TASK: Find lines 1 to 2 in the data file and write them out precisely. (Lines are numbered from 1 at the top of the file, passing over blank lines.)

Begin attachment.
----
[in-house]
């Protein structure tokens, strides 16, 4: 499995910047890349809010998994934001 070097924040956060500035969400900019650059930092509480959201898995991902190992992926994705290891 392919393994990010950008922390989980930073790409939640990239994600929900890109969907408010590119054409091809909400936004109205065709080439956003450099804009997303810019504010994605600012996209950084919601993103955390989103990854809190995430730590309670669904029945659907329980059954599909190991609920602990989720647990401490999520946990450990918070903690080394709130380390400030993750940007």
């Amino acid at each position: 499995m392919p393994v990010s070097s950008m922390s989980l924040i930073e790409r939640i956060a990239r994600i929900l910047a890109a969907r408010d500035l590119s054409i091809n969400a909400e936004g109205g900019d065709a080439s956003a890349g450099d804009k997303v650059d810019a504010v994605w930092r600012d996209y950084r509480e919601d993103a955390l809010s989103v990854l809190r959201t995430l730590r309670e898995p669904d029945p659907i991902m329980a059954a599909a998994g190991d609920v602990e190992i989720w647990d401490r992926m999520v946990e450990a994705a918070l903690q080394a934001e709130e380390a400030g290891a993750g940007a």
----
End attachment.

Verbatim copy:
[in-house]
């Protein structure tokens, strides 16, 4: 499995910047890349809010998994934001 070097924040956060500035969400900019650059930092509480959201898995991902190992992926994705290891 392919393994990010950008922390989980930073790409939640990239994600929900890109969907408010590119054409091809909400936004109205065709080439956003450099804009997303810019504010994605600012996209950084919601993103955390989103990854809190995430730590309670669904029945659907329980059954599909190991609920602990989720647990401490999520946990450990918070903690080394709130380390400030993750940007």